Mix all of the above and fill a greased, 9-by-13-inch pan. Bake at 350 degrees for about 40 minutes. The top will begin to lightly brown. Don’t overdo.
Note from Jane: Because of the high vinegar content, the dressing will keep for weeks if not months in the refrigerator. You won’t have to worry about that with the corn casserole.

P.S.: I miss Jimmy’s, too. Thanks for sharing these treasures from the restaurant.


Quinoa, the relatively healthful, high-protein grain, is a decent substitute for rice in all kinds of dishes. For a more nutritious version of fried rice, cook one cup of quinoa in 1 1/2 cups water until al dente (about 15 minutes at a simmer), then drain and refresh with cold water to halt the cooking. Stir-fry chopped green onions, a couple of handfuls of other chopped veggies and lean meat (pork loin) or shrimp in canola oil. Add the cooked quinoa, a drizzle of Asian sesame oil and three tablespoons of soy sauce and mix well. For added protein, create a clear space in the center of the veggies and quinoa and gently scramble an egg or two egg whites, then mix through the stir fried quinoa. Mmmm.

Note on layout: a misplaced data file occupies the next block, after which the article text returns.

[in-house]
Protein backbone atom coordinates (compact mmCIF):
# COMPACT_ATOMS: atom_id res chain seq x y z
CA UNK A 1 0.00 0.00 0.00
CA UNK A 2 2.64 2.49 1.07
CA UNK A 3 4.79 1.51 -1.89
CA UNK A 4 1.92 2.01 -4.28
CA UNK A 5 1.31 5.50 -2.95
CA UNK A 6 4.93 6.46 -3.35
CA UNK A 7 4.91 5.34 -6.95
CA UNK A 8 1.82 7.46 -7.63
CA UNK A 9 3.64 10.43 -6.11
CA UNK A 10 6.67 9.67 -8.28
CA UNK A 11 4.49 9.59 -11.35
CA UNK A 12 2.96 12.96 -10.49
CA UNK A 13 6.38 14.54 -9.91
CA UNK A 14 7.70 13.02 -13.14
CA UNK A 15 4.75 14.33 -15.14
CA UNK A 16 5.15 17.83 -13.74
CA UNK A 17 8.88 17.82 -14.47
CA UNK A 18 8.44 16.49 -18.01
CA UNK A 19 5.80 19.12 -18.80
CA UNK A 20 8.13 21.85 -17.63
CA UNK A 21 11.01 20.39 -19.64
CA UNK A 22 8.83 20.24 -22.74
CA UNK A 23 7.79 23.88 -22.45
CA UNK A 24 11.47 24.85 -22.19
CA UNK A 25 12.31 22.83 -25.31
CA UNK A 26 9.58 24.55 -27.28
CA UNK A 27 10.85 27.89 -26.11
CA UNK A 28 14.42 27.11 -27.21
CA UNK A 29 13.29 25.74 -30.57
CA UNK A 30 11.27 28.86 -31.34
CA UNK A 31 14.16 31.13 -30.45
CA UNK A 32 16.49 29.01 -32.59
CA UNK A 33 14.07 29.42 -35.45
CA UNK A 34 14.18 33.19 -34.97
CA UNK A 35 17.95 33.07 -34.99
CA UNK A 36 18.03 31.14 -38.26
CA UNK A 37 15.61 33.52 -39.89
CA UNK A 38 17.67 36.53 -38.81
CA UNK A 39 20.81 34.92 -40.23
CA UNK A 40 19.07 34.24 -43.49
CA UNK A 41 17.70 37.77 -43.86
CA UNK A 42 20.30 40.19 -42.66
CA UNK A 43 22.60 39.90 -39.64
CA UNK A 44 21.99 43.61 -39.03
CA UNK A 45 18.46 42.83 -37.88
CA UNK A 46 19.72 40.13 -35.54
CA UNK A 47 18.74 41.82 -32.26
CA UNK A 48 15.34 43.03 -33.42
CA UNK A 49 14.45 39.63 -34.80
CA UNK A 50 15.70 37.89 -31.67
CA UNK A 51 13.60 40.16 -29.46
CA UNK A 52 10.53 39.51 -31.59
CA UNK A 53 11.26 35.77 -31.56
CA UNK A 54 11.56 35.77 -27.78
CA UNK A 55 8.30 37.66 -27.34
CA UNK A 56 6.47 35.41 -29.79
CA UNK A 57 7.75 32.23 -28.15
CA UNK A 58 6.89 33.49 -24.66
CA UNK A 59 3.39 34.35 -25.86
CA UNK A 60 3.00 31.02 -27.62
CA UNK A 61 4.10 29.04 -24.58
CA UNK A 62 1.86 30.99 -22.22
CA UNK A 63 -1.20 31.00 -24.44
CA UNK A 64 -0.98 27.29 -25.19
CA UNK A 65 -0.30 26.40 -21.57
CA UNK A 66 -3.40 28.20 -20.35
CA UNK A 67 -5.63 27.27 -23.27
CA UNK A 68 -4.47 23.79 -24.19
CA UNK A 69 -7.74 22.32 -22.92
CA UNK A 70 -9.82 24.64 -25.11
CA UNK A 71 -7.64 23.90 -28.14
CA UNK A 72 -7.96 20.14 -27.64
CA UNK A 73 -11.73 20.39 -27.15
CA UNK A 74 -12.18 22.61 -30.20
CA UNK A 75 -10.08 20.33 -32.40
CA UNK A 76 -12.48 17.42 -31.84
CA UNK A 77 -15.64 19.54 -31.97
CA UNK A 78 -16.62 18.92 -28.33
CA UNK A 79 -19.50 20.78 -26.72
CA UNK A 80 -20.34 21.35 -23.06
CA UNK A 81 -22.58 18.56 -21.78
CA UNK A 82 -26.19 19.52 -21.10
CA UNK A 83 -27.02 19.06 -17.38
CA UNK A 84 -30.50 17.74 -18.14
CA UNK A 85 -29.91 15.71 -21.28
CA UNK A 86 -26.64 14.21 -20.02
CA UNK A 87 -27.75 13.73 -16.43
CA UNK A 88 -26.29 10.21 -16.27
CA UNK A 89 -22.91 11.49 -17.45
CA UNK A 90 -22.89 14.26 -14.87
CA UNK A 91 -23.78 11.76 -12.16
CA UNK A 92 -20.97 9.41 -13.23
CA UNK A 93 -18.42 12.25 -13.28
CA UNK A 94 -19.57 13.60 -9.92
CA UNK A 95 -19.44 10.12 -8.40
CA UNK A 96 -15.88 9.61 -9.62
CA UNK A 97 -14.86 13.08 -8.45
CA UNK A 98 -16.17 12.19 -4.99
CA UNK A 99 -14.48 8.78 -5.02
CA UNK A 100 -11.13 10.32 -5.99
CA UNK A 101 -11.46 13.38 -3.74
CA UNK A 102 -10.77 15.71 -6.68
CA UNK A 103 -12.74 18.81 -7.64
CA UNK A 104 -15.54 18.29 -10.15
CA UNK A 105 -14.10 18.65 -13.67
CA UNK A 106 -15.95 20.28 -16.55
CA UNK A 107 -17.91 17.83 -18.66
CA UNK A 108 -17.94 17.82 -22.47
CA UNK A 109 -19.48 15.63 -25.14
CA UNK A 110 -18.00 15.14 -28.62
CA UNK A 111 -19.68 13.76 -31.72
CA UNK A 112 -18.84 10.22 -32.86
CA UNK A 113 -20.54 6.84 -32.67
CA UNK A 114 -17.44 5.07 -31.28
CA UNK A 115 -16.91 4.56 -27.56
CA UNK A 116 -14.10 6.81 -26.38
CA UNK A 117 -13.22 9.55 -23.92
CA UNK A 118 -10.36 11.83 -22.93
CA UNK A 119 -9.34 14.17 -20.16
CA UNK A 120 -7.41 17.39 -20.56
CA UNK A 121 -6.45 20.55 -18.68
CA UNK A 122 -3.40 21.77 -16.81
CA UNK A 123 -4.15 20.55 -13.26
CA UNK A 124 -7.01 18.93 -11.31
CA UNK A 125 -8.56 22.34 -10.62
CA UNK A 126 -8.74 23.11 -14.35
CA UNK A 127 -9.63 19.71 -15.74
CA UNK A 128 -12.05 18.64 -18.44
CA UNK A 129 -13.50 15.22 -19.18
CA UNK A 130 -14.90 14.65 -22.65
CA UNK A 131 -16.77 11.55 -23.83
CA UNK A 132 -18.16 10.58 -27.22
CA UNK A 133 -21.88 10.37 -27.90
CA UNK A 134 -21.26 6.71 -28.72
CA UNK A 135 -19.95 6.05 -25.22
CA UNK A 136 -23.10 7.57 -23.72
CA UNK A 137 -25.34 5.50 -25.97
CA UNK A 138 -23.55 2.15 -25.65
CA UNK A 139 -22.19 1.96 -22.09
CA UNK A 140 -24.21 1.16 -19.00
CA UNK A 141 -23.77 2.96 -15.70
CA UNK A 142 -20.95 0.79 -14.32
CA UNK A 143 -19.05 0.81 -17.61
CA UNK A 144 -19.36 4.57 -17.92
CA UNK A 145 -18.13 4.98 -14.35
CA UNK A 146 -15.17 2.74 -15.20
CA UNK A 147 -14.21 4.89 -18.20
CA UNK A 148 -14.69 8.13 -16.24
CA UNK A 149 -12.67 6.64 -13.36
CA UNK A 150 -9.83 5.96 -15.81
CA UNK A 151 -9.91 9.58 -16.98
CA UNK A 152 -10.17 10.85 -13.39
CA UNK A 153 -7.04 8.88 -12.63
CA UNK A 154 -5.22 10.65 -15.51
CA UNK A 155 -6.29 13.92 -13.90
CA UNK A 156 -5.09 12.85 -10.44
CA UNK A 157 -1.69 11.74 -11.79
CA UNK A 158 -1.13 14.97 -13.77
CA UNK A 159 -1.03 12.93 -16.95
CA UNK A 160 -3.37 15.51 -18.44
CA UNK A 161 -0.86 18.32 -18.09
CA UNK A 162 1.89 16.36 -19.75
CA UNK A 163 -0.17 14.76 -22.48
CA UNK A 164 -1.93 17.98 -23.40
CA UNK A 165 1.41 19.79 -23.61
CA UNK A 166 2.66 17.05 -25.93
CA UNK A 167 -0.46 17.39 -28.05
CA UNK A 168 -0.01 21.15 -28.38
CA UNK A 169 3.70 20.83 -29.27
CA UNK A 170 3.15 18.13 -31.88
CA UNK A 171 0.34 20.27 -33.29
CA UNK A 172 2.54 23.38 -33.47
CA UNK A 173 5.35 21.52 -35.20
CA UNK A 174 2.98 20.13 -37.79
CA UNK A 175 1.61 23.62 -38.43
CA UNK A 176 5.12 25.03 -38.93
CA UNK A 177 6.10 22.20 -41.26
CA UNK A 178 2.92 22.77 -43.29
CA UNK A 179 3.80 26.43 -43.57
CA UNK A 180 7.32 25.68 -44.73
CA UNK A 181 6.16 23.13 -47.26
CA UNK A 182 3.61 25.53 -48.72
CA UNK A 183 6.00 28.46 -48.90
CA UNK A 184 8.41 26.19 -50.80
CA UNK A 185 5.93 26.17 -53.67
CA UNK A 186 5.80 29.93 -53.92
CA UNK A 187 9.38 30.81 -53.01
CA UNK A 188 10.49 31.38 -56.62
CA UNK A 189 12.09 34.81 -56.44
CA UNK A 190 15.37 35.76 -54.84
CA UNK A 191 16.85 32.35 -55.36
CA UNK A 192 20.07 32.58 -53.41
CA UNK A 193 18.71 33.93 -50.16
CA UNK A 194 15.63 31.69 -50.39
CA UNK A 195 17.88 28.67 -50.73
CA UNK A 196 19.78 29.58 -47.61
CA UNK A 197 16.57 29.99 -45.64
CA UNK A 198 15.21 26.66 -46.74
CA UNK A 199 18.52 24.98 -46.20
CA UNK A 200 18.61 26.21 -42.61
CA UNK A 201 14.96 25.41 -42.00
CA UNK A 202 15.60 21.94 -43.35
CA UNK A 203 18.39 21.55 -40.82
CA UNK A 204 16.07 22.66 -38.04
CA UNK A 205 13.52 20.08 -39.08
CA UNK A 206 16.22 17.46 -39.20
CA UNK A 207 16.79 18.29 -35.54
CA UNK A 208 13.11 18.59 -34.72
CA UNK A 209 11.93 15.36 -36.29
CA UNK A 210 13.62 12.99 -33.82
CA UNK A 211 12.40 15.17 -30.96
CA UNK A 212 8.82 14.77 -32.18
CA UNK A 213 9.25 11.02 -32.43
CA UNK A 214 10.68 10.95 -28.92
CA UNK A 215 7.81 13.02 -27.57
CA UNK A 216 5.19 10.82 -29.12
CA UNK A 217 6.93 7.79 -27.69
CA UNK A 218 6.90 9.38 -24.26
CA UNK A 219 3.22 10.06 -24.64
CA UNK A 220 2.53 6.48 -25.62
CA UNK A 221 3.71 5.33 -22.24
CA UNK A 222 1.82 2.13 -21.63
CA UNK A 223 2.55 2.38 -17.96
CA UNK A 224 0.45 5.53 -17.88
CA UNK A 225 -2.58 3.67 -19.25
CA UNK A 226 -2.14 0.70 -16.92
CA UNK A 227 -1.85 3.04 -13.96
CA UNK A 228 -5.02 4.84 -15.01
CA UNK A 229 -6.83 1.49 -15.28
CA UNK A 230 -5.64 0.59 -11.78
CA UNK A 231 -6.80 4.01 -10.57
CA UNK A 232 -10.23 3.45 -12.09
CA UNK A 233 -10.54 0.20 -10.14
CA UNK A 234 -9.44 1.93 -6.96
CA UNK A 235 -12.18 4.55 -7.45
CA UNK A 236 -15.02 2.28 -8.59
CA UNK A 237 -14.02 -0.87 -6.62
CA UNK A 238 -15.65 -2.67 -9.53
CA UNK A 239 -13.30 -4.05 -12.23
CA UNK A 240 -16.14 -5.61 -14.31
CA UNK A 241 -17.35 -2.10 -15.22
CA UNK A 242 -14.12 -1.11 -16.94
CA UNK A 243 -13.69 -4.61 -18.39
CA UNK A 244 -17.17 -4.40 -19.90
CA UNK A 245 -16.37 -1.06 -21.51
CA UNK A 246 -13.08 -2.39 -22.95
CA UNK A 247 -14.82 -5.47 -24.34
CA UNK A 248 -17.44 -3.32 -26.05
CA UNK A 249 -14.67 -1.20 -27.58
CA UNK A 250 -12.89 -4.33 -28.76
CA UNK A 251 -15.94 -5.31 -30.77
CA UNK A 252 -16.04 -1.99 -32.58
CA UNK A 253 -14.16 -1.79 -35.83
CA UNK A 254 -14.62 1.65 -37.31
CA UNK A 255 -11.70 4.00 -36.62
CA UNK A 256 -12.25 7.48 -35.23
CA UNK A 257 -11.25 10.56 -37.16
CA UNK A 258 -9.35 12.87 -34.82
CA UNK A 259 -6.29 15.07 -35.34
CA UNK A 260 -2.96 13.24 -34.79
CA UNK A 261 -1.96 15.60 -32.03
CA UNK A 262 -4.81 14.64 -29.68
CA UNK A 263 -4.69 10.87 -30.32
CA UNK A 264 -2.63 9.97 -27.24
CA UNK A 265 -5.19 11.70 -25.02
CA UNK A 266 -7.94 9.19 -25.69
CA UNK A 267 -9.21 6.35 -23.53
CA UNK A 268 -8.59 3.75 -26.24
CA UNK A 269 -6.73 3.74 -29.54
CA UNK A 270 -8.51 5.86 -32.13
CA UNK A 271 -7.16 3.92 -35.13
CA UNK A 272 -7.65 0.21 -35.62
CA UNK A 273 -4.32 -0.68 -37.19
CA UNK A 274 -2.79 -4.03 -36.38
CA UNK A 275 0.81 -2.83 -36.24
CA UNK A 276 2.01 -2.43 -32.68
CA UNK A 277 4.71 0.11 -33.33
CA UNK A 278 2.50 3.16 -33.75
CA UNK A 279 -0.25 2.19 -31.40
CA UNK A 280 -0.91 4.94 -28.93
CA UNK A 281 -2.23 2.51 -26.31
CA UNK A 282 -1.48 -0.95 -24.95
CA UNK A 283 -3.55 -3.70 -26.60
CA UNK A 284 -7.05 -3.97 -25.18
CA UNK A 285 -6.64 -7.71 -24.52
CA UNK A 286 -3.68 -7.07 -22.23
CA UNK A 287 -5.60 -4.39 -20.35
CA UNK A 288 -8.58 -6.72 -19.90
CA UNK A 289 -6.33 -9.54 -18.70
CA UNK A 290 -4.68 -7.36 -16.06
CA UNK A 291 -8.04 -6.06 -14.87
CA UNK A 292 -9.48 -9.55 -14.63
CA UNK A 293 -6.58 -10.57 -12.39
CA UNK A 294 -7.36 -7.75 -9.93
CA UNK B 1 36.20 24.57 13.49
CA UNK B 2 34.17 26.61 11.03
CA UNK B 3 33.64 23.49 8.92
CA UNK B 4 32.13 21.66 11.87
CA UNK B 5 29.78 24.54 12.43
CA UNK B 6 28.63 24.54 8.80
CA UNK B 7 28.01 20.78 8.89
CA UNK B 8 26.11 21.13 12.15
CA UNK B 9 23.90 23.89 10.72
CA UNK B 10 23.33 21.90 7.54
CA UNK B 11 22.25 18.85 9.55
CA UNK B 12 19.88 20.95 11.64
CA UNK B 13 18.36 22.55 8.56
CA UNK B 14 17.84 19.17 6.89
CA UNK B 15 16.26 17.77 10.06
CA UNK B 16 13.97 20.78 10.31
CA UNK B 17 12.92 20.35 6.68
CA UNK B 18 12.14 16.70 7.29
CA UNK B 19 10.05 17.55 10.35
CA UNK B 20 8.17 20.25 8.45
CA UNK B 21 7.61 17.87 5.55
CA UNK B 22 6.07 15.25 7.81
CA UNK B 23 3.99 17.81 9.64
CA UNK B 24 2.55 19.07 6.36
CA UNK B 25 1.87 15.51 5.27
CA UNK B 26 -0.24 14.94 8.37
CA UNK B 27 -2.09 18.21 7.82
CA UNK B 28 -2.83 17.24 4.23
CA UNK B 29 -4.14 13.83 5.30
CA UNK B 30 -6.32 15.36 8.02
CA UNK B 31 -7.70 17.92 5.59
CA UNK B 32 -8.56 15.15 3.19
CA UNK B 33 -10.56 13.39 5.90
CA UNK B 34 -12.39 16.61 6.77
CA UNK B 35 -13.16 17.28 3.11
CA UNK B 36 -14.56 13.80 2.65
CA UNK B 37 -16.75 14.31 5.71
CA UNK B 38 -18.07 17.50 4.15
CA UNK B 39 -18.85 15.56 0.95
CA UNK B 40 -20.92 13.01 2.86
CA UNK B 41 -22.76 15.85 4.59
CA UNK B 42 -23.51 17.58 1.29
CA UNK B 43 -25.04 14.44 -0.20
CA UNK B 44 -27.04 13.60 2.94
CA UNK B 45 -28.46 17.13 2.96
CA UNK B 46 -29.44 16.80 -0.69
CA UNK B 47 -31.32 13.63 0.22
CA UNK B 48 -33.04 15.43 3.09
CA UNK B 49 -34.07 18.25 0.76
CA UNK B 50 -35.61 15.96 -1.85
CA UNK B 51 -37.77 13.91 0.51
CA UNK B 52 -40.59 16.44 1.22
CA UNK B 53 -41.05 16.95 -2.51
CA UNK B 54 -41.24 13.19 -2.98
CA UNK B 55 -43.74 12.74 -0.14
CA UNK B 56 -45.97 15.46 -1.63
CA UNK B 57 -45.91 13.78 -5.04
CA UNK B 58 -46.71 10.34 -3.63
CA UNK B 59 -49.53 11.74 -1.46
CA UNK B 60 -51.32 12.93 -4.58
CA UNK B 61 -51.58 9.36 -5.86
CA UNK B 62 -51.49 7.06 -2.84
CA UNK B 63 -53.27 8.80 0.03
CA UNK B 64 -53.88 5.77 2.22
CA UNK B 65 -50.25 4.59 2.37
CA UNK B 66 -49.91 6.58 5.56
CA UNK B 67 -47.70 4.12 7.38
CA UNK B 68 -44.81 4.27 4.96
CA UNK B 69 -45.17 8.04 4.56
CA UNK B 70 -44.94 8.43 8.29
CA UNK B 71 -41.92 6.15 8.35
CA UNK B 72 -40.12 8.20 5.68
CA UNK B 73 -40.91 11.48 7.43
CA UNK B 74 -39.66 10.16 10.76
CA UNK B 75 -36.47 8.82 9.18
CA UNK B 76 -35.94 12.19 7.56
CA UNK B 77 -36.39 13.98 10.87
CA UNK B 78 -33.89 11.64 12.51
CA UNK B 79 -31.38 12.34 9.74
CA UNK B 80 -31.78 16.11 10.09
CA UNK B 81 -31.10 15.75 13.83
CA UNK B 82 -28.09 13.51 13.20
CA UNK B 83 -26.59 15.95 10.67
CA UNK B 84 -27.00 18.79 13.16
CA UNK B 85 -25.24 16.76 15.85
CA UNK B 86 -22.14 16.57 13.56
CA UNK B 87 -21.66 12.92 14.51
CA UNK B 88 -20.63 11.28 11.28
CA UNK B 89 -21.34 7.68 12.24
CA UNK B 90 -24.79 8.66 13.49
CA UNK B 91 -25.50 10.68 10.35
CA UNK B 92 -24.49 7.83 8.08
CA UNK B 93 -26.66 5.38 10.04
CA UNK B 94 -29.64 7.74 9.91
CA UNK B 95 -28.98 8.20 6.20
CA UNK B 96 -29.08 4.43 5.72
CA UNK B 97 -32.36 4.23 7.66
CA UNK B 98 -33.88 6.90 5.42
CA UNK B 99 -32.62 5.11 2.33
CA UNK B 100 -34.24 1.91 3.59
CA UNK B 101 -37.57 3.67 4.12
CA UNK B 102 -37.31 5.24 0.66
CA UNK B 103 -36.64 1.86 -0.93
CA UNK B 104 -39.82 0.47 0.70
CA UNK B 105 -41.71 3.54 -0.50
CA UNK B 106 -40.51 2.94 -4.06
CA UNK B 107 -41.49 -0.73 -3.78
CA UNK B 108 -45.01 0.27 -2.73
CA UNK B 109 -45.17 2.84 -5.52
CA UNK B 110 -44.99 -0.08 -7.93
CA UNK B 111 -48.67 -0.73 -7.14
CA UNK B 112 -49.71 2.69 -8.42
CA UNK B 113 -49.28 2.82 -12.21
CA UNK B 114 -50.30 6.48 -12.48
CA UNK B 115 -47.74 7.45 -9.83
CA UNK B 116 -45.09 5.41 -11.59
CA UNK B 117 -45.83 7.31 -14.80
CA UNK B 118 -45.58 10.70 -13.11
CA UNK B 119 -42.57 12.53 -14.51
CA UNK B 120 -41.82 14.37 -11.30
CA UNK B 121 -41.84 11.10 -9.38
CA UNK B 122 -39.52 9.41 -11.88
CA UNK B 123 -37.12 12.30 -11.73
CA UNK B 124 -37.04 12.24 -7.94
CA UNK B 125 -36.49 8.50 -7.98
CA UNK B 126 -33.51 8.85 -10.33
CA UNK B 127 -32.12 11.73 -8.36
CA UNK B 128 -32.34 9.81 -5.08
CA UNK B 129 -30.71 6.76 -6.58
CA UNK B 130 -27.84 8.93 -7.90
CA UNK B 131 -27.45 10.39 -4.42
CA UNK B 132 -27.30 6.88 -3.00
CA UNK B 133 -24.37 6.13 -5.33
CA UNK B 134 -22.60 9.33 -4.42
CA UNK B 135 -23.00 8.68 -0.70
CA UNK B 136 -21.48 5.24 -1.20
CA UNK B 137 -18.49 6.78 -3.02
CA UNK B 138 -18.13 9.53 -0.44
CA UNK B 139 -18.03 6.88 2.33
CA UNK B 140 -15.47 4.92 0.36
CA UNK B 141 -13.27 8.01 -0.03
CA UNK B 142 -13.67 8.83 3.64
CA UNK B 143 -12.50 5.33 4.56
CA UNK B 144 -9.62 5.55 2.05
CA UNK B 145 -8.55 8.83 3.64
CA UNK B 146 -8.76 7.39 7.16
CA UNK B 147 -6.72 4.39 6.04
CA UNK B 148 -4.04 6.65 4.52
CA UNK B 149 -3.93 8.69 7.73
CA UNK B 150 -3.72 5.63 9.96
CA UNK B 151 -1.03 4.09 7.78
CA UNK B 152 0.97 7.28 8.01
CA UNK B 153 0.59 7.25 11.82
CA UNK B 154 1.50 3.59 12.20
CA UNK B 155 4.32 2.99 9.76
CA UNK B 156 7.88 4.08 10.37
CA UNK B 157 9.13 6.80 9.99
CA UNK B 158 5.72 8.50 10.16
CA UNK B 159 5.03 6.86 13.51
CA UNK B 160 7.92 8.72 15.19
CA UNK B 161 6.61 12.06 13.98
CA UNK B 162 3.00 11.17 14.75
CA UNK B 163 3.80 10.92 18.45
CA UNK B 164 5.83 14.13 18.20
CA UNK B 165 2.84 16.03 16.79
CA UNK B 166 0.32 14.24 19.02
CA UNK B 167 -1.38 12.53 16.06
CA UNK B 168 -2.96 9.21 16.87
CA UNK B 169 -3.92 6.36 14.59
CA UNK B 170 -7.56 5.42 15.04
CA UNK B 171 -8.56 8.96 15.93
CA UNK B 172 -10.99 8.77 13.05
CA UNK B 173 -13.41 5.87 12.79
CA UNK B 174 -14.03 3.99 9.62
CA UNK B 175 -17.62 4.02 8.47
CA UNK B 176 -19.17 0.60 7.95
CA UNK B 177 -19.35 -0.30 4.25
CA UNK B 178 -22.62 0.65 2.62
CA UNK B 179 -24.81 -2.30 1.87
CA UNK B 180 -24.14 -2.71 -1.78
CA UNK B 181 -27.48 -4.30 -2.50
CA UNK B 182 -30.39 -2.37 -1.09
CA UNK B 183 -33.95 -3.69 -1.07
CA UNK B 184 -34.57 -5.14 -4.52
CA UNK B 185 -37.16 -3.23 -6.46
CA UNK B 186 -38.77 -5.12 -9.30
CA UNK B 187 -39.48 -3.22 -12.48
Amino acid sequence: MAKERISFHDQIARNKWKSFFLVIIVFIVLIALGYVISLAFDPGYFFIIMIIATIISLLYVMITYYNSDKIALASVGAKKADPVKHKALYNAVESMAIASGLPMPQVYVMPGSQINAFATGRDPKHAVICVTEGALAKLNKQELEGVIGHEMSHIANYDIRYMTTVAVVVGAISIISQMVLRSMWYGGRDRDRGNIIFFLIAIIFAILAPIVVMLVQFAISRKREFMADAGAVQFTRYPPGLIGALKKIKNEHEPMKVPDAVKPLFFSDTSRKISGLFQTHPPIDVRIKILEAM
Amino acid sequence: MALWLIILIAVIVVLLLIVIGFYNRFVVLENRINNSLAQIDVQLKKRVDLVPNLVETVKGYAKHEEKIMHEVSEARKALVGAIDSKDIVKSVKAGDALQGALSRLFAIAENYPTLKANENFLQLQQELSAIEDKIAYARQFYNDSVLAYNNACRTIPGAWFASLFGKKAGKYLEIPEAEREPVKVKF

From Michele Bowman: 
My grandmother used to make a stew that she called “potpie”.  It had ham, potatoes and homemade noodles.  The noodles were thicker than most and often cut in a diamond shape.  We have never been able to duplicate it and she never really had a recipe.  The biggest obstacle has been the noodles.  I wondered if you or any of your readers had ever heard of anything like this.  Since I have a ham bone from Christmas dinner, I thought I’d give it another try.